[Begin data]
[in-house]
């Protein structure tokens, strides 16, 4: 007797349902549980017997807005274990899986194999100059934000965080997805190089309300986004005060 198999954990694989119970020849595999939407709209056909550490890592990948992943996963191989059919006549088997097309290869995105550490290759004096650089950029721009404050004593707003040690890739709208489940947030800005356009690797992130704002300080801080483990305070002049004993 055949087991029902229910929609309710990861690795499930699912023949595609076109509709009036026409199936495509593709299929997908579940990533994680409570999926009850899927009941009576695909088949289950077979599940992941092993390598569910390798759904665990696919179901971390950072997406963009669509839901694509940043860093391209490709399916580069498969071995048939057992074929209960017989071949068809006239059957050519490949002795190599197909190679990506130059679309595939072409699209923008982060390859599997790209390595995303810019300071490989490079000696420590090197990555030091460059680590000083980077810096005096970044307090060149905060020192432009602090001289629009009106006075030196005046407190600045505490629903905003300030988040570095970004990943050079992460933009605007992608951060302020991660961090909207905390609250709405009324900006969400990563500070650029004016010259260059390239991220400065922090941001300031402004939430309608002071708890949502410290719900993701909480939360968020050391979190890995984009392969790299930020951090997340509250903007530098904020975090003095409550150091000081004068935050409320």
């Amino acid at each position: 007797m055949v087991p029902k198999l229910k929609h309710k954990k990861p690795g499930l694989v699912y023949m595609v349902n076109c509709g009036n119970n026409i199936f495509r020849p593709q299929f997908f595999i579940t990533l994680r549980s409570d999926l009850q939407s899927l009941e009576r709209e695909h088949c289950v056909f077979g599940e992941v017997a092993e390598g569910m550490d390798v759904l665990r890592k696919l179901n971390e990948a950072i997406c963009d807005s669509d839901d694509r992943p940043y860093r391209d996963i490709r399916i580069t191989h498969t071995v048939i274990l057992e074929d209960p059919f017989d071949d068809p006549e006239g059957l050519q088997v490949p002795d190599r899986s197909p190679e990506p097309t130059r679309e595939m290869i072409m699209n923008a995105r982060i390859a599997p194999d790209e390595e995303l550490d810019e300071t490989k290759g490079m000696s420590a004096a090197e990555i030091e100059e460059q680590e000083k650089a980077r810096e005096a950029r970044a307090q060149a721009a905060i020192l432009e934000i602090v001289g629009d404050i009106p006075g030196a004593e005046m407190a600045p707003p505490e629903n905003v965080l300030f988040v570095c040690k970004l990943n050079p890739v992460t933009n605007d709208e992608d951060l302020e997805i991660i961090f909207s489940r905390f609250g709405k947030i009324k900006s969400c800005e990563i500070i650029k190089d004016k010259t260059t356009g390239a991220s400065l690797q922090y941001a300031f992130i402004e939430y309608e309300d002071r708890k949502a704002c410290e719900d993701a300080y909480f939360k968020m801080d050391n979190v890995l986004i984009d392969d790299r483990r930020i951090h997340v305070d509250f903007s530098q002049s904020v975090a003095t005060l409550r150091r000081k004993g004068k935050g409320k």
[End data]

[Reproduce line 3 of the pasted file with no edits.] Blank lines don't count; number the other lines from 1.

């Amino acid at each position: 007797m055949v087991p029902k198999l229910k929609h309710k954990k990861p690795g499930l694989v699912y023949m595609v349902n076109c509709g009036n119970n026409i199936f495509r020849p593709q299929f997908f595999i579940t990533l994680r549980s409570d999926l009850q939407s899927l009941e009576r709209e695909h088949c289950v056909f077979g599940e992941v017997a092993e390598g569910m550490d390798v759904l665990r890592k696919l179901n971390e990948a950072i997406c963009d807005s669509d839901d694509r992943p940043y860093r391209d996963i490709r399916i580069t191989h498969t071995v048939i274990l057992e074929d209960p059919f017989d071949d068809p006549e006239g059957l050519q088997v490949p002795d190599r899986s197909p190679e990506p097309t130059r679309e595939m290869i072409m699209n923008a995105r982060i390859a599997p194999d790209e390595e995303l550490d810019e300071t490989k290759g490079m000696s420590a004096a090197e990555i030091e100059e460059q680590e000083k650089a980077r810096e005096a950029r970044a307090q060149a721009a905060i020192l432009e934000i602090v001289g629009d404050i009106p006075g030196a004593e005046m407190a600045p707003p505490e629903n905003v965080l300030f988040v570095c040690k970004l990943n050079p890739v992460t933009n605007d709208e992608d951060l302020e997805i991660i961090f909207s489940r905390f609250g709405k947030i009324k900006s969400c800005e990563i500070i650029k190089d004016k010259t260059t356009g390239a991220s400065l690797q922090y941001a300031f992130i402004e939430y309608e309300d002071r708890k949502a704002c410290e719900d993701a300080y909480f939360k968020m801080d050391n979190v890995l986004i984009d392969d790299r483990r930020i951090h997340v305070d509250f903007s530098q002049s904020v975090a003095t005060l409550r150091r000081k004993g004068k935050g409320k």